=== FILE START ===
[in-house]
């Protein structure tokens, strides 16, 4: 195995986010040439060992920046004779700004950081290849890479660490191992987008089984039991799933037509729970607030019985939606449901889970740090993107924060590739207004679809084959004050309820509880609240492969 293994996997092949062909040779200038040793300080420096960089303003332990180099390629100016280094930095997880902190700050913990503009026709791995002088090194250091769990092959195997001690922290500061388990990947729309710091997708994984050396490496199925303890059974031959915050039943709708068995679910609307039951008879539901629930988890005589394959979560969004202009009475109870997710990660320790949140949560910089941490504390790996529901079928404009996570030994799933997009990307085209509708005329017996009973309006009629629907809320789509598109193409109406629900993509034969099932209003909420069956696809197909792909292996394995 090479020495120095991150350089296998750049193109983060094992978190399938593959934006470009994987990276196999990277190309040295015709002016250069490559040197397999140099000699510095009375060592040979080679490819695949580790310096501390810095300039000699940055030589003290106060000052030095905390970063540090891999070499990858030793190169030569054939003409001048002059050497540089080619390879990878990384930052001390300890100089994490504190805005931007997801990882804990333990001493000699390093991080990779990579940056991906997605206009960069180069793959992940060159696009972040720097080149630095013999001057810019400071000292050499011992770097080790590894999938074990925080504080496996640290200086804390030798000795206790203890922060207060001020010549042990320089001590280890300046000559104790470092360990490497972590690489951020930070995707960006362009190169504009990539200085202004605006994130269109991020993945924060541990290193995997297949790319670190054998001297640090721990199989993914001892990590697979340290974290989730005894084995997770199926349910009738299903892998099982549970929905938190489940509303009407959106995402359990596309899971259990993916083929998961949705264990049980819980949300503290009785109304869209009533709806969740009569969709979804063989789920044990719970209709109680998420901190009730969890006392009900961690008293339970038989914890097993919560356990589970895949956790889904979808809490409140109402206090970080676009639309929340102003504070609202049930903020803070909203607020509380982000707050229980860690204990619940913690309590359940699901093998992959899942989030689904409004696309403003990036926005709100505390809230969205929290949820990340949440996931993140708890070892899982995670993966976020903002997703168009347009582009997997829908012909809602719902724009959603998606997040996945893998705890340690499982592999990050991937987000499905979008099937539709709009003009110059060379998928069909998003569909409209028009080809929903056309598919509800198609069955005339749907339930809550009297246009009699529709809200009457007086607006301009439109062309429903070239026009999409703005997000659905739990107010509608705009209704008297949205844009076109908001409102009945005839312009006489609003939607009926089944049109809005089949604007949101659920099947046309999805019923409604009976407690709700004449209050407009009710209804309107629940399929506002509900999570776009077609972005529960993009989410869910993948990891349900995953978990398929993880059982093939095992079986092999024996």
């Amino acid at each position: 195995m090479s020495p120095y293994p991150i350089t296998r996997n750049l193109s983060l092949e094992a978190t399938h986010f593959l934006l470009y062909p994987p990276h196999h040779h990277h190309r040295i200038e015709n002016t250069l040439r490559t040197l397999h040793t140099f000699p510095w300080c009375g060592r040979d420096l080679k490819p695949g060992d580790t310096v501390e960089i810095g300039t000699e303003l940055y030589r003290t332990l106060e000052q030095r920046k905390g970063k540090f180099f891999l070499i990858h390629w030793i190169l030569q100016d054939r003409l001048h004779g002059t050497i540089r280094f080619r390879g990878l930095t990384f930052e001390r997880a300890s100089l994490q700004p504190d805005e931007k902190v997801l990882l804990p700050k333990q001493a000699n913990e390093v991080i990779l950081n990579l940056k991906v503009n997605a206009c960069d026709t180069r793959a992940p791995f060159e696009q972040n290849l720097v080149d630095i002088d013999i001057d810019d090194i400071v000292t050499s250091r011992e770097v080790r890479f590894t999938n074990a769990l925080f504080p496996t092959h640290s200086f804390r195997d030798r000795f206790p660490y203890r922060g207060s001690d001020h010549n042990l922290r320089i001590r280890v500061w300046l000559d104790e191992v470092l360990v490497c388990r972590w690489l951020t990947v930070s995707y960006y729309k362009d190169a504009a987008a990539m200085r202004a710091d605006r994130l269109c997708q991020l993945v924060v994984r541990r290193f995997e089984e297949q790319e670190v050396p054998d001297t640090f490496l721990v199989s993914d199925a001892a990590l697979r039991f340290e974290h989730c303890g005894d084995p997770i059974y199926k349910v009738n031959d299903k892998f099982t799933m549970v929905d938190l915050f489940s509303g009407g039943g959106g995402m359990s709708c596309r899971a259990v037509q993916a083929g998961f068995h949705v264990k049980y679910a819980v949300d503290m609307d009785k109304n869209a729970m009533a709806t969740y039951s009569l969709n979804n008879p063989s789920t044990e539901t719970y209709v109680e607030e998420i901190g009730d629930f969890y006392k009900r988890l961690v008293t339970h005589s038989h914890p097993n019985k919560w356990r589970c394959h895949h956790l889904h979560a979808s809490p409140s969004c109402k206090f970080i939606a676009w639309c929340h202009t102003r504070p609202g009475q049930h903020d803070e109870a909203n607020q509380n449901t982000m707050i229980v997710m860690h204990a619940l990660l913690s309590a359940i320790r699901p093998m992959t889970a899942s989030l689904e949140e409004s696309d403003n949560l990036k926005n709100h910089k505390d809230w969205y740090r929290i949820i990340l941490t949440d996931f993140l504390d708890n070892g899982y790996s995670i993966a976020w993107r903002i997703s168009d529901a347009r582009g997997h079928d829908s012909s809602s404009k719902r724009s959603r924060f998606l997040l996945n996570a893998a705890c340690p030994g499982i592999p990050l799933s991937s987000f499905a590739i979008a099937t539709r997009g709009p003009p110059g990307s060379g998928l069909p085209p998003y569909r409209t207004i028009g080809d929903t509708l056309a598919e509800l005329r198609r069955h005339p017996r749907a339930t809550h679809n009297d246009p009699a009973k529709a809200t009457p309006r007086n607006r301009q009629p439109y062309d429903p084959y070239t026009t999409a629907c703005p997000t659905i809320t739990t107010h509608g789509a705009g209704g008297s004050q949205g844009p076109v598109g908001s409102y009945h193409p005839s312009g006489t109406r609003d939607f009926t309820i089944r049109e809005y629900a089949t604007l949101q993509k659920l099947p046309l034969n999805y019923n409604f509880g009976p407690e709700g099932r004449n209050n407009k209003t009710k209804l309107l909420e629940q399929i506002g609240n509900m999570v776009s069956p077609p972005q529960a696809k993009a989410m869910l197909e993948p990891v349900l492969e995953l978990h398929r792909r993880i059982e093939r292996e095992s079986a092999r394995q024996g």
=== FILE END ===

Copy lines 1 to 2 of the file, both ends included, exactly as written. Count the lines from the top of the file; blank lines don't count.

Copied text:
[in-house]
């Protein structure tokens, strides 16, 4: 195995986010040439060992920046004779700004950081290849890479660490191992987008089984039991799933037509729970607030019985939606449901889970740090993107924060590739207004679809084959004050309820509880609240492969 293994996997092949062909040779200038040793300080420096960089303003332990180099390629100016280094930095997880902190700050913990503009026709791995002088090194250091769990092959195997001690922290500061388990990947729309710091997708994984050396490496199925303890059974031959915050039943709708068995679910609307039951008879539901629930988890005589394959979560969004202009009475109870997710990660320790949140949560910089941490504390790996529901079928404009996570030994799933997009990307085209509708005329017996009973309006009629629907809320789509598109193409109406629900993509034969099932209003909420069956696809197909792909292996394995 090479020495120095991150350089296998750049193109983060094992978190399938593959934006470009994987990276196999990277190309040295015709002016250069490559040197397999140099000699510095009375060592040979080679490819695949580790310096501390810095300039000699940055030589003290106060000052030095905390970063540090891999070499990858030793190169030569054939003409001048002059050497540089080619390879990878990384930052001390300890100089994490504190805005931007997801990882804990333990001493000699390093991080990779990579940056991906997605206009960069180069793959992940060159696009972040720097080149630095013999001057810019400071000292050499011992770097080790590894999938074990925080504080496996640290200086804390030798000795206790203890922060207060001020010549042990320089001590280890300046000559104790470092360990490497972590690489951020930070995707960006362009190169504009990539200085202004605006994130269109991020993945924060541990290193995997297949790319670190054998001297640090721990199989993914001892990590697979340290974290989730005894084995997770199926349910009738299903892998099982549970929905938190489940509303009407959106995402359990596309899971259990993916083929998961949705264990049980819980949300503290009785109304869209009533709806969740009569969709979804063989789920044990719970209709109680998420901190009730969890006392009900961690008293339970038989914890097993919560356990589970895949956790889904979808809490409140109402206090970080676009639309929340102003504070609202049930903020803070909203607020509380982000707050229980860690204990619940913690309590359940699901093998992959899942989030689904409004696309403003990036926005709100505390809230969205929290949820990340949440996931993140708890070892899982995670993966976020903002997703168009347009582009997997829908012909809602719902724009959603998606997040996945893998705890340690499982592999990050991937987000499905979008099937539709709009003009110059060379998928069909998003569909409209028009080809929903056309598919509800198609069955005339749907339930809550009297246009009699529709809200009457007086607006301009439109062309429903070239026009999409703005997000659905739990107010509608705009209704008297949205844009076109908001409102009945005839312009006489609003939607009926089944049109809005089949604007949101659920099947046309999805019923409604009976407690709700004449209050407009009710209804309107629940399929506002509900999570776009077609972005529960993009989410869910993948990891349900995953978990398929993880059982093939095992079986092999024996």